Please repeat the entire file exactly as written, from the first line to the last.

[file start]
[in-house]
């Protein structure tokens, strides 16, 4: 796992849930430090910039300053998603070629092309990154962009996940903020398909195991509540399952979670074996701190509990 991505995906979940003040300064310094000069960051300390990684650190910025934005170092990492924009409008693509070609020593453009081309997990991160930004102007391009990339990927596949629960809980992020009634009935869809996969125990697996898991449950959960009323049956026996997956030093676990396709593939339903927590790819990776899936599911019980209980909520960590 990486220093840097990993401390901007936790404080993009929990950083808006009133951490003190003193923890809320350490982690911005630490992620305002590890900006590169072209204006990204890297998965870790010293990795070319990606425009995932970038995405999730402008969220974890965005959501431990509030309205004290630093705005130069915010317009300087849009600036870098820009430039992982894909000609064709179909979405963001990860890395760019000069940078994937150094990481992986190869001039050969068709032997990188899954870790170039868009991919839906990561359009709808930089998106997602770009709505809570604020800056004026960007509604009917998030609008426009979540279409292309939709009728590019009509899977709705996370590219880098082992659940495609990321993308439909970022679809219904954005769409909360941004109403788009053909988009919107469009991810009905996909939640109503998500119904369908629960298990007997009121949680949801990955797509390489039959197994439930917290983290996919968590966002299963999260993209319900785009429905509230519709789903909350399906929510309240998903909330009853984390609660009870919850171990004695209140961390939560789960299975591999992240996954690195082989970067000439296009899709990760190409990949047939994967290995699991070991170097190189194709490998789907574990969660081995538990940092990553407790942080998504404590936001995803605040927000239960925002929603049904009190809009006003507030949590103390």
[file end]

[in-house]
């Protein structure tokens, strides 16, 4: 796992849930430090910039300053998603070629092309990154962009996940903020398909195991509540399952979670074996701190509990 991505995906979940003040300064310094000069960051300390990684650190910025934005170092990492924009409008693509070609020593453009081309997990991160930004102007391009990339990927596949629960809980992020009634009935869809996969125990697996898991449950959960009323049956026996997956030093676990396709593939339903927590790819990776899936599911019980209980909520960590 990486220093840097990993401390901007936790404080993009929990950083808006009133951490003190003193923890809320350490982690911005630490992620305002590890900006590169072209204006990204890297998965870790010293990795070319990606425009995932970038995405999730402008969220974890965005959501431990509030309205004290630093705005130069915010317009300087849009600036870098820009430039992982894909000609064709179909979405963001990860890395760019000069940078994937150094990481992986190869001039050969068709032997990188899954870790170039868009991919839906990561359009709808930089998106997602770009709505809570604020800056004026960007509604009917998030609008426009979540279409292309939709009728590019009509899977709705996370590219880098082992659940495609990321993308439909970022679809219904954005769409909360941004109403788009053909988009919107469009991810009905996909939640109503998500119904369908629960298990007997009121949680949801990955797509390489039959197994439930917290983290996919968590966002299963999260993209319900785009429905509230519709789903909350399906929510309240998903909330009853984390609660009870919850171990004695209140961390939560789960299975591999992240996954690195082989970067000439296009899709990760190409990949047939994967290995699991070991170097190189194709490998789907574990969660081995538990940092990553407790942080998504404590936001995803605040927000239960925002929603049904009190809009006003507030949590103390």